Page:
Indian telescope near Pune discovers most distant radio galaxy ever observed


A team led by PhD student Aayush Saxena from Leiden Observatory in the Netherlands just broke a 20-year-old record of the most distant radio galaxy ever discovered.

Initially using the Giant Meter-wave Radio Telescope (GMRT) in Khodad (near Pune), Maharashtra, the astronomers identified a galaxy from a time when the universe was only seven percent of its current age. The distance to the galaxy, located 12 billion light-years away, was later determined using Hawaii’s Gemini North telescope and the Large Binocular Telescope in Arizona.

GMRT is an array of thirty fully steerable parabolic radio telescopes of 45-metre diameter. It is operated by the National Centre for Radio Astrophysics and the Tata Institute of Fundamental Research.

A redshift of z=5.72 meant that the galaxy was perceived as it looked when the universe was only a billion years old, according to the study in the journal Monthly Notices of the Royal Astronomical Society. This also means that we are now seeing what the galaxy looked like 12 billion years ago.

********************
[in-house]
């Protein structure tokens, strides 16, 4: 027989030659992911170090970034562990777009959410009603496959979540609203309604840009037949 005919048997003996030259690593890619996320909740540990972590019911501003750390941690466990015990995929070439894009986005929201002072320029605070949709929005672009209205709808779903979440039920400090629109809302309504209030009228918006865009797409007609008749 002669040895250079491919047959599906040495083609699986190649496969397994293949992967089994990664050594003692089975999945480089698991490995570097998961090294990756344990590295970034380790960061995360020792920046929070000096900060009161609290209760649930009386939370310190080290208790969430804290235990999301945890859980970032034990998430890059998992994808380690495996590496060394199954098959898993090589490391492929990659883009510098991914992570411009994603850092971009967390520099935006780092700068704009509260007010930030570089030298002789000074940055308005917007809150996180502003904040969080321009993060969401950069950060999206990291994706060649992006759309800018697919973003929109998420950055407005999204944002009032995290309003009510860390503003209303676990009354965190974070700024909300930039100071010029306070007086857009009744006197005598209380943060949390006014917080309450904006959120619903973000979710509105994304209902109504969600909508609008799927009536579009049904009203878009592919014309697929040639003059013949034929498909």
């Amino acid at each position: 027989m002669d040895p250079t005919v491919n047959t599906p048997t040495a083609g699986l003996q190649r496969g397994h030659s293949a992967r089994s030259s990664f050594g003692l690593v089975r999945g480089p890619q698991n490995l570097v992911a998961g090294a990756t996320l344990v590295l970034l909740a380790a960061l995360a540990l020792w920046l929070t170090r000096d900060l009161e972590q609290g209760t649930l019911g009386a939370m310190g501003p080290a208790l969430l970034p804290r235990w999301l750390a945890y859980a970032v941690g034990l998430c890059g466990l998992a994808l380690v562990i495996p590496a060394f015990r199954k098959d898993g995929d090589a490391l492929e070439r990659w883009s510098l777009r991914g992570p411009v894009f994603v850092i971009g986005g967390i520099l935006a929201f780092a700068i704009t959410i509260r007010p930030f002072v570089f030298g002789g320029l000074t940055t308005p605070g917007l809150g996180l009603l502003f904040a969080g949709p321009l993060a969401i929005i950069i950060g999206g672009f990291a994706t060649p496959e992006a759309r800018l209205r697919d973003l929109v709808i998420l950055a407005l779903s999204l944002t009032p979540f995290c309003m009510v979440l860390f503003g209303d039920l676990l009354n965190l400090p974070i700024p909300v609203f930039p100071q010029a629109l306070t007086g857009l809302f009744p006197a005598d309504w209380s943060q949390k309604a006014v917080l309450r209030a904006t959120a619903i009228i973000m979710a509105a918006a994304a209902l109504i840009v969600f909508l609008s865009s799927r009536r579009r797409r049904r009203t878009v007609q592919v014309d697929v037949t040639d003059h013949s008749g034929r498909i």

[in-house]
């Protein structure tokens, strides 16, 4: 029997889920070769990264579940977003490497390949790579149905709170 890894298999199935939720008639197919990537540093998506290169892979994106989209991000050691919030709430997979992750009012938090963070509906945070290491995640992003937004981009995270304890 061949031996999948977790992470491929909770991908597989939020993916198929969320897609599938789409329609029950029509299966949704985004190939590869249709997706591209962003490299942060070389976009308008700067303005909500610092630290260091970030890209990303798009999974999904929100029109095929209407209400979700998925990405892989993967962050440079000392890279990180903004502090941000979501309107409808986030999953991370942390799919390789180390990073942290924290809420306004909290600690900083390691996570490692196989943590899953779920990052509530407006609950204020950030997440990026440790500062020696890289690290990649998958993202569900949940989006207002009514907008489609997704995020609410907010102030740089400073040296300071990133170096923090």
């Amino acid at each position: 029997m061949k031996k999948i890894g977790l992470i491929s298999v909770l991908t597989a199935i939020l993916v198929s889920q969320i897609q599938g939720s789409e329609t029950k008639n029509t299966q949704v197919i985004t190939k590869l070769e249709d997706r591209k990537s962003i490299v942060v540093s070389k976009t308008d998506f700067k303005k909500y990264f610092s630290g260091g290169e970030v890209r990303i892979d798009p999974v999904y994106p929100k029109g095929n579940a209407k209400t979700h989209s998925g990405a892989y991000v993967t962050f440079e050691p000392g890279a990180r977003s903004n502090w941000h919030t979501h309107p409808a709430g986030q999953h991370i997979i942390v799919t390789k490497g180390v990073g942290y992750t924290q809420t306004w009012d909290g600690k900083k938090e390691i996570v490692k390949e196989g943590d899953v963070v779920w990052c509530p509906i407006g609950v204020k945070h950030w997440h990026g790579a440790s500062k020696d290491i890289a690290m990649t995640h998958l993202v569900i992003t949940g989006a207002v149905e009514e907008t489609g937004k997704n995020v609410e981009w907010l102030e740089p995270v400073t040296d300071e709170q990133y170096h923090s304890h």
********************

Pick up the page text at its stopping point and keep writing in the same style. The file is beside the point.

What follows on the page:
The GMRT near Pune. Image courtesy: NCRA

The GMRT near Pune. Image courtesy: NCRA

“It is very surprising how these galaxies have built up their mass in such a short period of time,” Saxena said.

“Bright radio galaxies harbour supermassive black holes. It is amazing to find such objects as early in the history of the universe; the time for these supermassive black holes to form and grow must have been very short,” Huub Rottgering, also from Leiden Observatory, said. The team consists of astronomers from the Netherlands, Brazil, the United Kingdom and Italy.

Radio galaxies are very rare objects in the universe. They are colossal galaxies with a supermassive black hole in their centre that actively accretes gas and dust from its surroundings.

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This activity initiates the launch of high-energy jet streams, which are capable of accelerating charged particles around the supermassive black hole to almost the speed of light. These jets are very clearly observed at radio wavelengths.

The fact that such galaxies exist in the distant universe has surprised multiple astronomers. The discovery of such galaxies at extremely large distances is important for our understanding of the formation and evolution of galaxies, researchers said.

Studying these radio galaxies in detail also sheds light on the formation of primordial black holes, which have driven and regulated the growth of galaxies, they said.





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